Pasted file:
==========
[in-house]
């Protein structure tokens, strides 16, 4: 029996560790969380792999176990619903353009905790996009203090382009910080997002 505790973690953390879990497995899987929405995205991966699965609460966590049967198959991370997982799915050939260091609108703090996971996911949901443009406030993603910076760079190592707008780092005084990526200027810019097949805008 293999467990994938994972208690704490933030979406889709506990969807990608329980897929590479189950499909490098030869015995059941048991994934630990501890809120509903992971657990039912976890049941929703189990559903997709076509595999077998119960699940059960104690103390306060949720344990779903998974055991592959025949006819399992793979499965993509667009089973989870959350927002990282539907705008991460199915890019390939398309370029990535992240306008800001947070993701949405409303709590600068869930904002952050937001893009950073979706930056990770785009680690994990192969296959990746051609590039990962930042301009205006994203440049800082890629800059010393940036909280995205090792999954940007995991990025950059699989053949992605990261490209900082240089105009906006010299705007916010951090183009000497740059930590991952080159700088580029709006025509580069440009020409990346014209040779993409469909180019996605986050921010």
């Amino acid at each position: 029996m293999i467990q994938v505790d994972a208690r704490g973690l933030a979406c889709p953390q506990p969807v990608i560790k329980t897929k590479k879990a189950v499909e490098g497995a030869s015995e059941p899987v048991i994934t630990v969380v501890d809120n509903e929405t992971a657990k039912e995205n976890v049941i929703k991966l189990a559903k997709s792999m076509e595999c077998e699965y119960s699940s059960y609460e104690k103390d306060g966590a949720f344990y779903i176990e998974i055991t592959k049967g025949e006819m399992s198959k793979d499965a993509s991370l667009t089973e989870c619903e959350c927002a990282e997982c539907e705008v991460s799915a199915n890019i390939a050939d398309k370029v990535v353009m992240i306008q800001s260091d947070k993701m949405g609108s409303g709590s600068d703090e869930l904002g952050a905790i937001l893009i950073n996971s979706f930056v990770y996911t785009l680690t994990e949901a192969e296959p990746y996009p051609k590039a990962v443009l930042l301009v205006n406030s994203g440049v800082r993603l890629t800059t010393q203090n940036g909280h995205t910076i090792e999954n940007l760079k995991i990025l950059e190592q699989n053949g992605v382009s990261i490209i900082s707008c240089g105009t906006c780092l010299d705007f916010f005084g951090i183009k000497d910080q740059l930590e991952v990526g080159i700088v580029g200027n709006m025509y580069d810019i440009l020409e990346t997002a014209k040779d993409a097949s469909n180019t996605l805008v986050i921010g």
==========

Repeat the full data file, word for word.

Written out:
[in-house]
């Protein structure tokens, strides 16, 4: 029996560790969380792999176990619903353009905790996009203090382009910080997002 505790973690953390879990497995899987929405995205991966699965609460966590049967198959991370997982799915050939260091609108703090996971996911949901443009406030993603910076760079190592707008780092005084990526200027810019097949805008 293999467990994938994972208690704490933030979406889709506990969807990608329980897929590479189950499909490098030869015995059941048991994934630990501890809120509903992971657990039912976890049941929703189990559903997709076509595999077998119960699940059960104690103390306060949720344990779903998974055991592959025949006819399992793979499965993509667009089973989870959350927002990282539907705008991460199915890019390939398309370029990535992240306008800001947070993701949405409303709590600068869930904002952050937001893009950073979706930056990770785009680690994990192969296959990746051609590039990962930042301009205006994203440049800082890629800059010393940036909280995205090792999954940007995991990025950059699989053949992605990261490209900082240089105009906006010299705007916010951090183009000497740059930590991952080159700088580029709006025509580069440009020409990346014209040779993409469909180019996605986050921010």
């Amino acid at each position: 029996m293999i467990q994938v505790d994972a208690r704490g973690l933030a979406c889709p953390q506990p969807v990608i560790k329980t897929k590479k879990a189950v499909e490098g497995a030869s015995e059941p899987v048991i994934t630990v969380v501890d809120n509903e929405t992971a657990k039912e995205n976890v049941i929703k991966l189990a559903k997709s792999m076509e595999c077998e699965y119960s699940s059960y609460e104690k103390d306060g966590a949720f344990y779903i176990e998974i055991t592959k049967g025949e006819m399992s198959k793979d499965a993509s991370l667009t089973e989870c619903e959350c927002a990282e997982c539907e705008v991460s799915a199915n890019i390939a050939d398309k370029v990535v353009m992240i306008q800001s260091d947070k993701m949405g609108s409303g709590s600068d703090e869930l904002g952050a905790i937001l893009i950073n996971s979706f930056v990770y996911t785009l680690t994990e949901a192969e296959p990746y996009p051609k590039a990962v443009l930042l301009v205006n406030s994203g440049v800082r993603l890629t800059t010393q203090n940036g909280h995205t910076i090792e999954n940007l760079k995991i990025l950059e190592q699989n053949g992605v382009s990261i490209i900082s707008c240089g105009t906006c780092l010299d705007f916010f005084g951090i183009k000497d910080q740059l930590e991952v990526g080159i700088v580029g200027n709006m025509y580069d810019i440009l020409e990346t997002a014209k040779d993409a097949s469909n180019t996605l805008v986050i921010g």